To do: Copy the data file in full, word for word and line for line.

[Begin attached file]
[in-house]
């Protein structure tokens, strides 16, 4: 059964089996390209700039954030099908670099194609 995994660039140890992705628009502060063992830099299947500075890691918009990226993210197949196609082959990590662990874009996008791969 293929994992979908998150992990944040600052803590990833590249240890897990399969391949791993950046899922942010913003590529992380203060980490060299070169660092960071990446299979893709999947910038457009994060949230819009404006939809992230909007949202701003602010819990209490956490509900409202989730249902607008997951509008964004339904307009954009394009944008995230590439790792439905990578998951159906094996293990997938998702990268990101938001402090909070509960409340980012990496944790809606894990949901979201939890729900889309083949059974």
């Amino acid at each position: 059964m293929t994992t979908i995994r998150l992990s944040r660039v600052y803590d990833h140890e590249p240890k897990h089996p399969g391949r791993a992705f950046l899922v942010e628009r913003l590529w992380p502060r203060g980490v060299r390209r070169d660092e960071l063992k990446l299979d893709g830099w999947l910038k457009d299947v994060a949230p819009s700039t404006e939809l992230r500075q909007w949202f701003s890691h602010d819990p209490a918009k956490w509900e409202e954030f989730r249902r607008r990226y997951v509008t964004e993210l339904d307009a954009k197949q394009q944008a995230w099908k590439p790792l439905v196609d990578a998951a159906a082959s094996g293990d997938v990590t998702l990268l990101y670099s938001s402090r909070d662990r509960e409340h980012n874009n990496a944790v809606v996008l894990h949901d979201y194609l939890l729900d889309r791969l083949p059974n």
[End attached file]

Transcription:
[in-house]
């Protein structure tokens, strides 16, 4: 059964089996390209700039954030099908670099194609 995994660039140890992705628009502060063992830099299947500075890691918009990226993210197949196609082959990590662990874009996008791969 293929994992979908998150992990944040600052803590990833590249240890897990399969391949791993950046899922942010913003590529992380203060980490060299070169660092960071990446299979893709999947910038457009994060949230819009404006939809992230909007949202701003602010819990209490956490509900409202989730249902607008997951509008964004339904307009954009394009944008995230590439790792439905990578998951159906094996293990997938998702990268990101938001402090909070509960409340980012990496944790809606894990949901979201939890729900889309083949059974």
């Amino acid at each position: 059964m293929t994992t979908i995994r998150l992990s944040r660039v600052y803590d990833h140890e590249p240890k897990h089996p399969g391949r791993a992705f950046l899922v942010e628009r913003l590529w992380p502060r203060g980490v060299r390209r070169d660092e960071l063992k990446l299979d893709g830099w999947l910038k457009d299947v994060a949230p819009s700039t404006e939809l992230r500075q909007w949202f701003s890691h602010d819990p209490a918009k956490w509900e409202e954030f989730r249902r607008r990226y997951v509008t964004e993210l339904d307009a954009k197949q394009q944008a995230w099908k590439p790792l439905v196609d990578a998951a159906a082959s094996g293990d997938v990590t998702l990268l990101y670099s938001s402090r909070d662990r509960e409340h980012n874009n990496a944790v809606v996008l894990h949901d979201y194609l939890l729900d889309r791969l083949p059974n």